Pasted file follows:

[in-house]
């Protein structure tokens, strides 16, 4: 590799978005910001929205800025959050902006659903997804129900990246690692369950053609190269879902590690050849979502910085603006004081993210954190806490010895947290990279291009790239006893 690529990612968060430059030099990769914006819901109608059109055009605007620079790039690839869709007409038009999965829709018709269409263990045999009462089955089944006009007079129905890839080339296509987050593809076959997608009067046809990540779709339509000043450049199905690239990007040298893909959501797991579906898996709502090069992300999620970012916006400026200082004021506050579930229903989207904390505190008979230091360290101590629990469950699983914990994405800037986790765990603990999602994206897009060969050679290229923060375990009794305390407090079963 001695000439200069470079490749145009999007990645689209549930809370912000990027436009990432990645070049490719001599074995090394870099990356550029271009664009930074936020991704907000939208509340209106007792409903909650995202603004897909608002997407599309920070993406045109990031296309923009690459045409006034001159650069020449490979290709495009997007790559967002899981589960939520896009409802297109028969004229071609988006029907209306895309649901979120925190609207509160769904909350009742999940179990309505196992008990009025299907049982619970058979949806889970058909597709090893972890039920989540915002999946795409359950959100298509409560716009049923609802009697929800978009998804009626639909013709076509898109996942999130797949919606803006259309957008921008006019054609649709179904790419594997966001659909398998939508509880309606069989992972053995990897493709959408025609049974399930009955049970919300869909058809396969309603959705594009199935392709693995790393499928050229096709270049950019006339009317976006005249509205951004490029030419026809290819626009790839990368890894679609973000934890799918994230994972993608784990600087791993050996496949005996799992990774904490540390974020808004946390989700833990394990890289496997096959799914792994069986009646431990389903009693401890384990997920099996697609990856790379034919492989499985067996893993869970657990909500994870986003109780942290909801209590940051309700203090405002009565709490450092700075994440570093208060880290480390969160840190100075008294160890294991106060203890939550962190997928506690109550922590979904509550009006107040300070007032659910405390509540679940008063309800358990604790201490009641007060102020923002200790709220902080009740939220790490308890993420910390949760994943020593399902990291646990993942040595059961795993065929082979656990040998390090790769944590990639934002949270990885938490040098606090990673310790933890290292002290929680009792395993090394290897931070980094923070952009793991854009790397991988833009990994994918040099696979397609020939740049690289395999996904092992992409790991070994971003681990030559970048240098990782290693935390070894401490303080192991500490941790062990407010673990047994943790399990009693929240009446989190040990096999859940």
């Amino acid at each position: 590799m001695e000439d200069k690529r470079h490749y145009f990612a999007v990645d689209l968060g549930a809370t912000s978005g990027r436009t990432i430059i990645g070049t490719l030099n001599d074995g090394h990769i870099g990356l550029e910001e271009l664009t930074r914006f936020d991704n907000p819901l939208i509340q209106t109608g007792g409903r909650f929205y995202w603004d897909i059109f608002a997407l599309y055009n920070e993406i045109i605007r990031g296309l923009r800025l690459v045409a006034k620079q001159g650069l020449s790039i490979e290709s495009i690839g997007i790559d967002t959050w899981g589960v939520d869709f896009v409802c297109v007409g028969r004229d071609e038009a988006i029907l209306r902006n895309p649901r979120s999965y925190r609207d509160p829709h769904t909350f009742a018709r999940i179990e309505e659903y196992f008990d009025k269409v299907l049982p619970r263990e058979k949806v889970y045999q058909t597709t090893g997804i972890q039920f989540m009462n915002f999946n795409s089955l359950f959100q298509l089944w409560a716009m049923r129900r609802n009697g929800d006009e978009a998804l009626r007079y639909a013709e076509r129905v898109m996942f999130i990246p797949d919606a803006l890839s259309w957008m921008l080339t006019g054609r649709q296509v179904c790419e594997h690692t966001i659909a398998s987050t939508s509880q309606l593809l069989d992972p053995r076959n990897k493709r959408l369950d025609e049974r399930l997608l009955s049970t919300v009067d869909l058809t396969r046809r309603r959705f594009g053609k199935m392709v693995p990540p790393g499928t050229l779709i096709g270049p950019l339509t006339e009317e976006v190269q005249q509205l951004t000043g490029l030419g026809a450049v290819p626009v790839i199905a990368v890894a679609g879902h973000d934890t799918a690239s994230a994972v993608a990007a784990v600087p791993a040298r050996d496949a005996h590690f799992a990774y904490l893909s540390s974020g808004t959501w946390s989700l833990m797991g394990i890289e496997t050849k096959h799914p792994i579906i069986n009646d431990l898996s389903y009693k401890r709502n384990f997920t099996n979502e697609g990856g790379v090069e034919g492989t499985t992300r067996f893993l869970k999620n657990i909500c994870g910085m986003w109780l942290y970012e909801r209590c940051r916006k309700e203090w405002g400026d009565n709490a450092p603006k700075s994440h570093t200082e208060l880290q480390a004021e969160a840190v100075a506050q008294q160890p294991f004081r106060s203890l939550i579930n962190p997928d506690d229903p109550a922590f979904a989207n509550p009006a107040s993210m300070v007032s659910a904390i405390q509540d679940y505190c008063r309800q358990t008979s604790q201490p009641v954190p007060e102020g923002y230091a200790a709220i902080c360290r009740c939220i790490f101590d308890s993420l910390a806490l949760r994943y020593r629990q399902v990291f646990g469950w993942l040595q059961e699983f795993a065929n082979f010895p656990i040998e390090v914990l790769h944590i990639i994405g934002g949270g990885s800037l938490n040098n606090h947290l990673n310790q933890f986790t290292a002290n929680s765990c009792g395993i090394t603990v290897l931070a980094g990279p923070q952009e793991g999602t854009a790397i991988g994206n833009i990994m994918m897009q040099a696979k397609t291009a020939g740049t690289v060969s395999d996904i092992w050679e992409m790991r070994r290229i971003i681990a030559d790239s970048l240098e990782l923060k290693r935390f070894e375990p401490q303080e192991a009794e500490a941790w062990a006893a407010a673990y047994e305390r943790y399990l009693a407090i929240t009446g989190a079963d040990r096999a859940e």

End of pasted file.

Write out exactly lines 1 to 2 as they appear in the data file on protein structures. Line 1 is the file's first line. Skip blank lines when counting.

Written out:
[in-house]
């Protein structure tokens, strides 16, 4: 590799978005910001929205800025959050902006659903997804129900990246690692369950053609190269879902590690050849979502910085603006004081993210954190806490010895947290990279291009790239006893 690529990612968060430059030099990769914006819901109608059109055009605007620079790039690839869709007409038009999965829709018709269409263990045999009462089955089944006009007079129905890839080339296509987050593809076959997608009067046809990540779709339509000043450049199905690239990007040298893909959501797991579906898996709502090069992300999620970012916006400026200082004021506050579930229903989207904390505190008979230091360290101590629990469950699983914990994405800037986790765990603990999602994206897009060969050679290229923060375990009794305390407090079963 001695000439200069470079490749145009999007990645689209549930809370912000990027436009990432990645070049490719001599074995090394870099990356550029271009664009930074936020991704907000939208509340209106007792409903909650995202603004897909608002997407599309920070993406045109990031296309923009690459045409006034001159650069020449490979290709495009997007790559967002899981589960939520896009409802297109028969004229071609988006029907209306895309649901979120925190609207509160769904909350009742999940179990309505196992008990009025299907049982619970058979949806889970058909597709090893972890039920989540915002999946795409359950959100298509409560716009049923609802009697929800978009998804009626639909013709076509898109996942999130797949919606803006259309957008921008006019054609649709179904790419594997966001659909398998939508509880309606069989992972053995990897493709959408025609049974399930009955049970919300869909058809396969309603959705594009199935392709693995790393499928050229096709270049950019006339009317976006005249509205951004490029030419026809290819626009790839990368890894679609973000934890799918994230994972993608784990600087791993050996496949005996799992990774904490540390974020808004946390989700833990394990890289496997096959799914792994069986009646431990389903009693401890384990997920099996697609990856790379034919492989499985067996893993869970657990909500994870986003109780942290909801209590940051309700203090405002009565709490450092700075994440570093208060880290480390969160840190100075008294160890294991106060203890939550962190997928506690109550922590979904509550009006107040300070007032659910405390509540679940008063309800358990604790201490009641007060102020923002200790709220902080009740939220790490308890993420910390949760994943020593399902990291646990993942040595059961795993065929082979656990040998390090790769944590990639934002949270990885938490040098606090990673310790933890290292002290929680009792395993090394290897931070980094923070952009793991854009790397991988833009990994994918040099696979397609020939740049690289395999996904092992992409790991070994971003681990030559970048240098990782290693935390070894401490303080192991500490941790062990407010673990047994943790399990009693929240009446989190040990096999859940």